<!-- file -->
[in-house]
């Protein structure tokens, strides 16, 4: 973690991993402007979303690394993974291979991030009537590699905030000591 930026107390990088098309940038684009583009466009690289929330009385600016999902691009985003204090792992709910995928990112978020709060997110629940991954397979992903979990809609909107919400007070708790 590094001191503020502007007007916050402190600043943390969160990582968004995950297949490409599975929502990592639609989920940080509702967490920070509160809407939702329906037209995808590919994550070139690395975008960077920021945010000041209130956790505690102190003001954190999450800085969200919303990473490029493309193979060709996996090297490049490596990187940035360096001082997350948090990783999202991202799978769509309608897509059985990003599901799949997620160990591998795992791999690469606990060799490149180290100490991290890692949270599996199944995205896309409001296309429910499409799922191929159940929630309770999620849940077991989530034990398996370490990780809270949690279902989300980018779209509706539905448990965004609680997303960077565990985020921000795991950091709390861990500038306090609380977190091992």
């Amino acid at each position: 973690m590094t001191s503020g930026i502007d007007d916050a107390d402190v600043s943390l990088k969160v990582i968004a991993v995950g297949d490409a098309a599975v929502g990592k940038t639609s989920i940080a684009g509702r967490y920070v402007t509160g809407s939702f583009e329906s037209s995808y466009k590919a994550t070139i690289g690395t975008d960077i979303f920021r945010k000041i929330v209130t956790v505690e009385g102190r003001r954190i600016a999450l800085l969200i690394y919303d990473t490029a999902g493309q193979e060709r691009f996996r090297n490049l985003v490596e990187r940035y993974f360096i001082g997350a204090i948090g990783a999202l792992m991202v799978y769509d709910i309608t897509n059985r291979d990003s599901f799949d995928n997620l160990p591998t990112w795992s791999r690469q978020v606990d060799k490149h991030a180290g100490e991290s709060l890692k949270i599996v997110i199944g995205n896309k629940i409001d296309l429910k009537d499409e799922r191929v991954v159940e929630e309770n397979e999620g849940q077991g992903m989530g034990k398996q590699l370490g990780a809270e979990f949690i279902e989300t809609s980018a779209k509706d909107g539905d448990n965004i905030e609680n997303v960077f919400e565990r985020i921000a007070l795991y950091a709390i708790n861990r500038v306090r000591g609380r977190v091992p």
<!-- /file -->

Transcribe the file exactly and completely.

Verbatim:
[in-house]
């Protein structure tokens, strides 16, 4: 973690991993402007979303690394993974291979991030009537590699905030000591 930026107390990088098309940038684009583009466009690289929330009385600016999902691009985003204090792992709910995928990112978020709060997110629940991954397979992903979990809609909107919400007070708790 590094001191503020502007007007916050402190600043943390969160990582968004995950297949490409599975929502990592639609989920940080509702967490920070509160809407939702329906037209995808590919994550070139690395975008960077920021945010000041209130956790505690102190003001954190999450800085969200919303990473490029493309193979060709996996090297490049490596990187940035360096001082997350948090990783999202991202799978769509309608897509059985990003599901799949997620160990591998795992791999690469606990060799490149180290100490991290890692949270599996199944995205896309409001296309429910499409799922191929159940929630309770999620849940077991989530034990398996370490990780809270949690279902989300980018779209509706539905448990965004609680997303960077565990985020921000795991950091709390861990500038306090609380977190091992």
């Amino acid at each position: 973690m590094t001191s503020g930026i502007d007007d916050a107390d402190v600043s943390l990088k969160v990582i968004a991993v995950g297949d490409a098309a599975v929502g990592k940038t639609s989920i940080a684009g509702r967490y920070v402007t509160g809407s939702f583009e329906s037209s995808y466009k590919a994550t070139i690289g690395t975008d960077i979303f920021r945010k000041i929330v209130t956790v505690e009385g102190r003001r954190i600016a999450l800085l969200i690394y919303d990473t490029a999902g493309q193979e060709r691009f996996r090297n490049l985003v490596e990187r940035y993974f360096i001082g997350a204090i948090g990783a999202l792992m991202v799978y769509d709910i309608t897509n059985r291979d990003s599901f799949d995928n997620l160990p591998t990112w795992s791999r690469q978020v606990d060799k490149h991030a180290g100490e991290s709060l890692k949270i599996v997110i199944g995205n896309k629940i409001d296309l429910k009537d499409e799922r191929v991954v159940e929630e309770n397979e999620g849940q077991g992903m989530g034990k398996q590699l370490g990780a809270e979990f949690i279902e989300t809609s980018a779209k509706d909107g539905d448990n965004i905030e609680n997303v960077f919400e565990r985020i921000a007070l795991y950091a709390i708790n861990r500038v306090r000591g609380r977190v091992p």